Against a backdrop of numerous discrimination complaints by employees against the Missouri Department of Corrections, a former corrections officer has filed a lawsuit alleging he faced race and disability discrimination on the job.
John Dominguez, who worked at the Women’s Eastern Reception Diagnostic and Correctional Center in Vandalia, filed a lawsuit in December claiming he faced a different standard than co-workers because he is Latino and has disabilities, including lower back disk degenerative disease and adult attention deficit disorder.
His co-workers, who he alleges committed violations such as mixing dog food into an inmate’s meal and having sex while on duty, were not punished as harshly as he was, the lawsuit says.
Dominguez said the mistreatment began after he took unpaid leave to address his health. He was placed on a performance improvement plan after being told he was not meeting the expectations of an officer because of his “use of leave without pay.”
He was told by a supervisor to justify his use of unpaid leave, a request that he alleges is against department policy. The supervisor told him, “I don’t care about Department policy. This is how we do it here,” according to the lawsuit.
Dominguez said that officials made false complaints against him, threatened him to “be careful when there is a target on your back” and ignored one of his complaints of discrimination.
Days before he filed his lawsuit, Dominguez was terminated.
Karen Pojmann, a spokeswoman with the Missouri Department of Corrections, said she could not comment because the case is pending.
Dominguez alleges he was further retaliated against for reporting misconduct by his co-workers.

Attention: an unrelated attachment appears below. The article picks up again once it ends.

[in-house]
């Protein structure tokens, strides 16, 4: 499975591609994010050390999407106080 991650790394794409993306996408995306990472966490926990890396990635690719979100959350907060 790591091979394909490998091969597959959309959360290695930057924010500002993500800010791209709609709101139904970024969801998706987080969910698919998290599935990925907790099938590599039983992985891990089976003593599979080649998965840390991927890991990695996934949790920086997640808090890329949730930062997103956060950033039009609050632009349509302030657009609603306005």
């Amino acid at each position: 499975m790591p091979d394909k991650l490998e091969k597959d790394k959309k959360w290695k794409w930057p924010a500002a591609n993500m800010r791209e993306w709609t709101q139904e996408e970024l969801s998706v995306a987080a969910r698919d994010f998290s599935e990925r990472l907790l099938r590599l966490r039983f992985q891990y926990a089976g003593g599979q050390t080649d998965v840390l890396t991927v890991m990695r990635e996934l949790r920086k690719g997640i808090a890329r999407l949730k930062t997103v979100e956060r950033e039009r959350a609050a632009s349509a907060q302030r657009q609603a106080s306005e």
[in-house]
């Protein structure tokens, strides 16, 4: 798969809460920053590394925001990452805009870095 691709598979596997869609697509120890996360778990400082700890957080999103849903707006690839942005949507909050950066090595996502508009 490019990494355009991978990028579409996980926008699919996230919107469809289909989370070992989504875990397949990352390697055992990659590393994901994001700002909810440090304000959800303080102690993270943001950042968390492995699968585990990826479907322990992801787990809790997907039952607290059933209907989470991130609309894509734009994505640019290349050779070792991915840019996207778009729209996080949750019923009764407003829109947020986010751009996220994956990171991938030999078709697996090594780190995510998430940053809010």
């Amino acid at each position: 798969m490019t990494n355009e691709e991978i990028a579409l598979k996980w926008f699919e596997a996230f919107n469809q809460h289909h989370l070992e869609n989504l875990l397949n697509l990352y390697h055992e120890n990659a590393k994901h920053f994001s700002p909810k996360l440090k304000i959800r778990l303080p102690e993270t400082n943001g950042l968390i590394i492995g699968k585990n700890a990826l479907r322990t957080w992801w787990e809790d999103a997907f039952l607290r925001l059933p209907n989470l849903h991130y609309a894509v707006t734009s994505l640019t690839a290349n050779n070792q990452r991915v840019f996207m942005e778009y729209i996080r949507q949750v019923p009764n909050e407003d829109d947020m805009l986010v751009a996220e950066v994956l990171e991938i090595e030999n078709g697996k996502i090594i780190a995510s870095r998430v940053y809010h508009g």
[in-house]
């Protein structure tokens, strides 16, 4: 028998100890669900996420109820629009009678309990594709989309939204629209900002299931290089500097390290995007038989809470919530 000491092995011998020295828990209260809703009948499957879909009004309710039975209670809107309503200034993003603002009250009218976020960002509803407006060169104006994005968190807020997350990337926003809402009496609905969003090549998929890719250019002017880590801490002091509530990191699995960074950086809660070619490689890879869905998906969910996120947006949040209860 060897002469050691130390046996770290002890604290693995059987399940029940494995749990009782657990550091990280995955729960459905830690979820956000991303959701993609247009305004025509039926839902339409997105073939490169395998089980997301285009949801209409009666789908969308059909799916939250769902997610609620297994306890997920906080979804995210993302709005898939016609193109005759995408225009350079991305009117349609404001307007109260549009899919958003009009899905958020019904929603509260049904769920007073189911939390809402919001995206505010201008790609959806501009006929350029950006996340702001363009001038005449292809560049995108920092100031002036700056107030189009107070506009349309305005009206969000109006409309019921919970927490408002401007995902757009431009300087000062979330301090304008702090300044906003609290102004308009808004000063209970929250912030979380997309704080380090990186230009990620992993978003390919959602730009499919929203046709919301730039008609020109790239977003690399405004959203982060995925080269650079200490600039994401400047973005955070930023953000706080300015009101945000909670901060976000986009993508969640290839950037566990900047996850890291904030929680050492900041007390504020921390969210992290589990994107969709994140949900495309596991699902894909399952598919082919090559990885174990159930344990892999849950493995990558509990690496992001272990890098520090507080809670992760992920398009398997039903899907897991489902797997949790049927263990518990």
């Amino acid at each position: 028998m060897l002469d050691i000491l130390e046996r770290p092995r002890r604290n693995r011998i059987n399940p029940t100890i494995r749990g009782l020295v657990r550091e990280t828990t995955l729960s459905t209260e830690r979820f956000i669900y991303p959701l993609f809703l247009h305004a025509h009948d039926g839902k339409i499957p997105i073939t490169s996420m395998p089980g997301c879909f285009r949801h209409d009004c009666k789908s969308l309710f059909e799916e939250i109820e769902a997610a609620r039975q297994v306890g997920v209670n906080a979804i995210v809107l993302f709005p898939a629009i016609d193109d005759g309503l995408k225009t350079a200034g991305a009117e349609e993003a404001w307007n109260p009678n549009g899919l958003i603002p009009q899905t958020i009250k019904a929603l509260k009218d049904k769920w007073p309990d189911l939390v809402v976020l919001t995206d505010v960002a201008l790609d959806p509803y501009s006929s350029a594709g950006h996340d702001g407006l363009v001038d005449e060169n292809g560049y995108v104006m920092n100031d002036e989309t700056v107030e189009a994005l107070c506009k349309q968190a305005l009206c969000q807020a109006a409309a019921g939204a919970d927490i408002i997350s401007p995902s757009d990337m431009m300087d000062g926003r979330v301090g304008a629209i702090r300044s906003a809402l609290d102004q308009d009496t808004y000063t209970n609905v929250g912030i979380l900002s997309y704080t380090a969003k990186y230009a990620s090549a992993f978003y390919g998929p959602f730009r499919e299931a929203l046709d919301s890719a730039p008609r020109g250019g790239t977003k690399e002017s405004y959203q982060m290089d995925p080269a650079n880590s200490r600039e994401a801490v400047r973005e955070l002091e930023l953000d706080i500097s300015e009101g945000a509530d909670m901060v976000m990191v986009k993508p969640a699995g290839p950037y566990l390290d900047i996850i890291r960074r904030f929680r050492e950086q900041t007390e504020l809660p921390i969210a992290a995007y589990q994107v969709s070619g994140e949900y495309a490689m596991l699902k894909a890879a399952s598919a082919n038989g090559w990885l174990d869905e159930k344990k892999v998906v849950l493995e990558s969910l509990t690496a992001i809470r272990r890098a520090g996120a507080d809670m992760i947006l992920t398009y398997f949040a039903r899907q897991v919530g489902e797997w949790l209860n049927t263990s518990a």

The violations committed, according to the lawsuit, include:
▪ A corrections officer mixed dog food into an inmate’s meal. The incident was mentioned in a federal lawsuit filed in 2016 by the inmate in which she alleged the officer had a history of treating inmates in a “harassing and dehumanizing manner.” Dominguez said in his suit that the officer received a one-day suspension after the incident.
▪ Another officer had “sexual relations” with fellow officers while on duty and pleaded guilty to assault charges. But the officer was not reprimanded until later, when he sent nude photos to a fellow officer via his work email. The officer was initially terminated, but then the decision was reversed and he was only demoted.
▪ A supervisor retained his position for 10 years after pleading guilty to a domestic assault charge.
▪ A corrections officer received a one-day suspension for physically and verbally abusing an offender.
Nimrod Chapel, who is representing Dominguez, said a recently enacted law in Missouri eroded protections for individuals facing discrimination, making it more difficult to win lawsuits such as Dominguez’s.
Dominguez’s allegations come on the heels of dozens of lawsuits filed against the Department of Corrections in past years.
In December, two complaints — one for race discrimination and another for sexual harassment — were filed.
That same month, a white prison worker won a $1.4 million racial discrimination lawsuit.
Dominguez said the “severity and heinous nature” of the details in some of the lawsuits against the Department of Corrections amazed him.
“I never thought it would happen to me,” he added.
Dominguez seeks damages and punitive damages in his lawsuit.